Is gold safe or dangerous now?
US banking regulators' proposal on risk weighting could boost the precious metal's attraction as an investor haven.
By Eric McWhinnie, Wall St. Cheat Sheet
Gold has been called many things over the past several years. The shiny yellow metal is seen as a haven to some, but a barbaric lifeless asset by others. In short, gold has trouble receiving a wide range of support as a key player in the global financial system.
However, new developments may slowly change how investors and institutions view the precious metal.
Earlier this month, U.S. federal bank regulators issued a proposed rule-making note regarding capital risk-weightings for various assets. The Federal Deposit Insurance Corporation, Office of the Comptroller of the Currency and the Federal Reserve asked for comments on a move that would place a "zero-risk-weight" rating on gold bullion held in banking organizations' own vaults, or held in another depository institution's vaults on an allocated basis.
The full note can be found at FDIC.gov and Section 11 on page 57 states, "A zero percent risk weight to cash owned and held in all of a banking organization’s offices or in transit; gold bullion held in the banking organization's own vaults, or held in another depository institution's vaults on an allocated basis to the extent gold bullion assets are offset by gold bullion liabilities; and to exposures that arise from the settlement of cash transactions with a central counterparty where there is no assumption of ongoing counterparty credit risk by the central counterparty after settlement of the trade and associated default fund contributions."
The move will essentially place gold on the same risk level as cold hard cash -- 0%. Historically, gold has received a risk weighting of 50%. If the proposal stands, it appears that banks will have more flexibility and will not have their regulatory capital ratios punished for holding gold as a haven, instead of government bonds or fiat currency. This will likely help gold be seen more as a true haven in financial markets and further drive gold bullion demand, which is already at historic highs among central banks.
John Butler, chief investment officer at Amphora, explains, "A key reason why gold has not been acting like a safe-haven asset in recent months is because banks are so capital impaired that they are scrambling to reduce their holdings of risky assets in favour of so-called 'zero-risk-weighted' assets, against which they needn't set aside any regulatory capital. As it stands, gold has a 50% risk-weighting. But some government bonds, including U.S. Treasuries, German Bunds and British gilts, are zero-risk-weighted."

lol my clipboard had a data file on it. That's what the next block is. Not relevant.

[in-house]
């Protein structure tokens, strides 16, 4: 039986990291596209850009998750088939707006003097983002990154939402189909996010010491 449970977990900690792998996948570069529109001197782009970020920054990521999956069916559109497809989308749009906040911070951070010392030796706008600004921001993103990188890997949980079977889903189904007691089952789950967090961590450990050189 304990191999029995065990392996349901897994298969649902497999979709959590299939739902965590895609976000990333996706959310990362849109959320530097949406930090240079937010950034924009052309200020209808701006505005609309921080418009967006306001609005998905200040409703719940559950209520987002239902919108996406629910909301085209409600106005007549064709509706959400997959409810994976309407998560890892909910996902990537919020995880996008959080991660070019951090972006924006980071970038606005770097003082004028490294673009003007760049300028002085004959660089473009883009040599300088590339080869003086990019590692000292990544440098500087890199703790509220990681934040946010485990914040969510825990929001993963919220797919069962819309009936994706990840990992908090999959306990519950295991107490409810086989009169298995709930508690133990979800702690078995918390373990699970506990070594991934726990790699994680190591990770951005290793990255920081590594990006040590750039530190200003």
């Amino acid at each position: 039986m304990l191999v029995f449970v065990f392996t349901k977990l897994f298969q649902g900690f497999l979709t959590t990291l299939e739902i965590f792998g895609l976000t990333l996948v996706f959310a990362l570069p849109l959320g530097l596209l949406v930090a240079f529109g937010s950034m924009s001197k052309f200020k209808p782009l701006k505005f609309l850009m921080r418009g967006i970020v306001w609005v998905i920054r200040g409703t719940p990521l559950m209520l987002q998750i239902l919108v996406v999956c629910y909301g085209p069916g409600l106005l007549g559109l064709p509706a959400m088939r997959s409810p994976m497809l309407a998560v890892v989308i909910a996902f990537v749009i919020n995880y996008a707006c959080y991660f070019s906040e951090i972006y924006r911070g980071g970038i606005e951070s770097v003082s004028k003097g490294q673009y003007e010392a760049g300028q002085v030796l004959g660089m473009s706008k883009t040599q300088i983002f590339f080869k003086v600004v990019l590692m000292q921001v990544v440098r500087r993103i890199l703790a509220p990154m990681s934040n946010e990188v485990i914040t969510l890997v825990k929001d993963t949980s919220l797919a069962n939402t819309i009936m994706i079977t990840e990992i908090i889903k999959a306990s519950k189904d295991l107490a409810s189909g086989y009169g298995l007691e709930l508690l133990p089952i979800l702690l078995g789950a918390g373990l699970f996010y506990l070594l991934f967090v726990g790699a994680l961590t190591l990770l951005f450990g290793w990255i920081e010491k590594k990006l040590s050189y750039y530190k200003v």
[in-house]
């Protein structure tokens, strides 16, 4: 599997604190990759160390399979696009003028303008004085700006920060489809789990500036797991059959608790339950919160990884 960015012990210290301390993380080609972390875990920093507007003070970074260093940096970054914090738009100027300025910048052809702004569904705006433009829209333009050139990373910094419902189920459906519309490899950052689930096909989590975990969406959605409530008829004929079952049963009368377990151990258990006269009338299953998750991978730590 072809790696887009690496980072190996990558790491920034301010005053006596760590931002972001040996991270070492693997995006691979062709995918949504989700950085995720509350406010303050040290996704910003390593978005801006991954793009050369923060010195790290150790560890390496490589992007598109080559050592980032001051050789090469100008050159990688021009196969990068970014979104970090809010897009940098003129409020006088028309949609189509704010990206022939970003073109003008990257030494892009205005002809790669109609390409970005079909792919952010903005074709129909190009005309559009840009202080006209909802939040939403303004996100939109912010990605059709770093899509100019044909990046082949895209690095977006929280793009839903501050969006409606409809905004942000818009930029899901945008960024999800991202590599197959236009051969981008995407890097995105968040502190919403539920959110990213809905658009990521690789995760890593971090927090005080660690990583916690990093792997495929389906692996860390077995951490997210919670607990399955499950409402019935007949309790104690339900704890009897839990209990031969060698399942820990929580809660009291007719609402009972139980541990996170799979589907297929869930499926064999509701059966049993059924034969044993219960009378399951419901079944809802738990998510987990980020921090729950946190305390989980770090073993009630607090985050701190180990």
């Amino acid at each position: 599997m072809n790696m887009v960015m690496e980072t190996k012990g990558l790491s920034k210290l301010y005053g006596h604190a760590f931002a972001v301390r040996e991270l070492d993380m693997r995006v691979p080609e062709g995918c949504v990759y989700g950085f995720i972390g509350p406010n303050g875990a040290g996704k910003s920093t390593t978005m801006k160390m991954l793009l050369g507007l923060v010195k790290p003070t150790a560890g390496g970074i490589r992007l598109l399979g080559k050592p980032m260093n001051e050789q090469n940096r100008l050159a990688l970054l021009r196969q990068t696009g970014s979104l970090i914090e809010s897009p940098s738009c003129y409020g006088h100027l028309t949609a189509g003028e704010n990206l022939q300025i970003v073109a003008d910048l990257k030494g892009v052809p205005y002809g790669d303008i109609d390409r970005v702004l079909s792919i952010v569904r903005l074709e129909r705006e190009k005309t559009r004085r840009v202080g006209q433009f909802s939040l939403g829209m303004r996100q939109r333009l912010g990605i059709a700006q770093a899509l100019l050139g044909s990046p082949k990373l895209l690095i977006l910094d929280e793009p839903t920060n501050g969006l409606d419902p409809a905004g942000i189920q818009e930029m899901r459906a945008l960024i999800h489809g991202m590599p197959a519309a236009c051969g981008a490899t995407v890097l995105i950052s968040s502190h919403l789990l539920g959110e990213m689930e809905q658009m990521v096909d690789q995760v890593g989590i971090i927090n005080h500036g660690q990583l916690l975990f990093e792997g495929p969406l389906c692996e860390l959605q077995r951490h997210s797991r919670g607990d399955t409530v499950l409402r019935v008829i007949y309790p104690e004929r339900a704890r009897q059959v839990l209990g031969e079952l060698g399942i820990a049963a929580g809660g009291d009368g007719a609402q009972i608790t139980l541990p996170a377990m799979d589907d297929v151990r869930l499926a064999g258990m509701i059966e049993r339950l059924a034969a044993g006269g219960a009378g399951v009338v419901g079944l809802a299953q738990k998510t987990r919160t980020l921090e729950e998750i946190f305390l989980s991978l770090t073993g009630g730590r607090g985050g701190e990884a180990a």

Interestingly, Standard and Poor's downgraded the U.S.'s credit rating for the first time ever last year. Wednesday, Egan-Jones credit ratings agency downgraded Germany by one notch from AA- to A+ with a negative watch. The effort to reevaluate the meaning of "zero risk" appears to be long overdue.
While we do not expect the proposal to make gold prices skyrocket overnight if approved, as gold bullion positions will be hedged, it does aid the recognition that gold is an important financial asset that lacks counterparty and downgrade risk, making it the ideal haven. Some of the world's largest and most powerful organizations have already realized this. The Bank for International Settlements, which is basically an international central bank looking over other central banks, recently released its latest annual report. It showed that the BIS reported a profit of Special Drawing Rights 758.9 million. However, about 15% of that profit came from the sale of physical gold and the repayment of gold loans. Apparently, gold is not as lifeless as some may think.
Eric McWhinnie is an editor at Wall St. Cheat Sheet. Disclosure: Long EXK, AG, HL, PHYS.
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Johnnny be good be also right. Buy it, hold it - and hide it. Because if big gov and a re-elected preezy of the steezy find out you have it they might decide to take it to pay for the candy they keep wanting to give away.
Fire up themoney printing presses. Greece here we come!
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